Another UK city to introduce tourist tax which will make staycations more expensive | The Sun

MANCHESTER is set to introduce a new tax, which will impact tourists from 2023.

Brits are being warned that the cost of a UK staycation is about to get more expensive in one major city.

According to Business Traveller, overnight stays in Manchester will cost £1 extra per room per night from April next year.

As it stands, 74 hotels and short-stay serviced apartments have already signed up to the new scheme.

The tax will pump money into the new Manchester Accommodation Business Improvement District (ABID), which aims to "improve the visitor experience".

The current plans are only applicable in the ABID area – the city's Business Improvement District.

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But 6,000 more establishments are already expected to join the scheme by 2024.

Adrian Ellis, an Interim Spokesperson for the Manchester ABID said:"The Manchester Hoteliers’ Association has been in discussion for several years to develop options to create new, additional funding that will support continued high performance and future growth of the visitor economy for accommodation providers across the city.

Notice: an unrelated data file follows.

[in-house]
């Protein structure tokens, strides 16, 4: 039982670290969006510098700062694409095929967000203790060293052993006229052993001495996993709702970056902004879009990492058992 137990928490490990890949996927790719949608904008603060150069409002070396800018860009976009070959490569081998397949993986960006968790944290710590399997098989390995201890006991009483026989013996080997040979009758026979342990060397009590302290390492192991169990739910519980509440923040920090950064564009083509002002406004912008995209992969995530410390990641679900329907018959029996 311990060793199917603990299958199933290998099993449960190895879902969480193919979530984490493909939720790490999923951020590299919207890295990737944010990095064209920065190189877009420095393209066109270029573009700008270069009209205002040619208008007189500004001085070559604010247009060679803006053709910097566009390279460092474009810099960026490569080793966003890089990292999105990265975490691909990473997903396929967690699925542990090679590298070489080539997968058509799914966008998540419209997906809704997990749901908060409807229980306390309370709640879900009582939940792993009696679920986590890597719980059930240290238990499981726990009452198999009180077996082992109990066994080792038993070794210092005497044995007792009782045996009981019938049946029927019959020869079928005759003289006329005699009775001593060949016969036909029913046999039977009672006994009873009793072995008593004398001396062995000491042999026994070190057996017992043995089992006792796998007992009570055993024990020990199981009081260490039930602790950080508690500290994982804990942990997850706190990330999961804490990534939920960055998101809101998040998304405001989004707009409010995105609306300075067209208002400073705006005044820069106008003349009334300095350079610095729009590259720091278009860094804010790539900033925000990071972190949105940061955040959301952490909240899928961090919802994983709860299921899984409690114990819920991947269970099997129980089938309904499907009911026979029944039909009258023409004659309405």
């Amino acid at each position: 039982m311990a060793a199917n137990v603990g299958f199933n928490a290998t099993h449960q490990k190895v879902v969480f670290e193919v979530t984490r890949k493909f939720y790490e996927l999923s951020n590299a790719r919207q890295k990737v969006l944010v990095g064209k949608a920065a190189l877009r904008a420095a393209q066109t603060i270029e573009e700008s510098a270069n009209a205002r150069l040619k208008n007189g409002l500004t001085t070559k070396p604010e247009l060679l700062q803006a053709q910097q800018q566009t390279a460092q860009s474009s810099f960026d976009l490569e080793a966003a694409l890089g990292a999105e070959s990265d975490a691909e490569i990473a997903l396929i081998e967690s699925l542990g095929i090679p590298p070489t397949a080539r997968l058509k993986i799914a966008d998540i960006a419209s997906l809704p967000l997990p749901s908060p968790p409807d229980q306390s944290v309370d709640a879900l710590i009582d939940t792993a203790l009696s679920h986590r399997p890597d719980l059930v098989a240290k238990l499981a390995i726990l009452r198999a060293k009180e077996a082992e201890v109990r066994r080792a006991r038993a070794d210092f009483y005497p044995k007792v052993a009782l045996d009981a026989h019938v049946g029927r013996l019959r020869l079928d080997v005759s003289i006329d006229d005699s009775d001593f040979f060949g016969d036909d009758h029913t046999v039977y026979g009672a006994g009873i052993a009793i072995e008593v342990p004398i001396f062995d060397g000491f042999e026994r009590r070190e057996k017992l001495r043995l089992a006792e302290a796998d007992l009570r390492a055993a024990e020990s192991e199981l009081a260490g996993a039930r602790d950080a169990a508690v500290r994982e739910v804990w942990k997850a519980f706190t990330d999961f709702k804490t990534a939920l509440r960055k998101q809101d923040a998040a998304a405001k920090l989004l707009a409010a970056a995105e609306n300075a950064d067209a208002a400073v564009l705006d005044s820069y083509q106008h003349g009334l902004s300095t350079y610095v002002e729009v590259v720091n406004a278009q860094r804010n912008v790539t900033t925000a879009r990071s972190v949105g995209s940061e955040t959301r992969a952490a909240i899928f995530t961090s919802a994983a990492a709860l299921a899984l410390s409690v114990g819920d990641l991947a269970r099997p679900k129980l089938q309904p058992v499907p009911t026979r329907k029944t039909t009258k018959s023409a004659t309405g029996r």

“A supplementary fee for guests, added to the final accommodation bill, is now an established norm within the travel sector across the world, and the Manchester ABID will now bring our accommodation sector in line with European and global counterparts and competitors."

The news comes after Edinburgh became the first city in the UK to introduce a tourist tax last month, which sees each visitor taxed £2 per night (capped at seven nights) for a stay in the capital.

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The tax includes guests staying in paid accommodation, but will exclude campsites.

Wales is also considering a new levy for all overnight visitors to help pay for local services.

In many European cities, tourist tax is a common expense while on holiday.

Vsitors staying in Greece paying country's Overnight Stay Tax and those travelling to France need to pay a taxe de séjour.

Earlier this year, Valencia approved a new tourist tax which could add as much as £50 onto the price of a family holiday.

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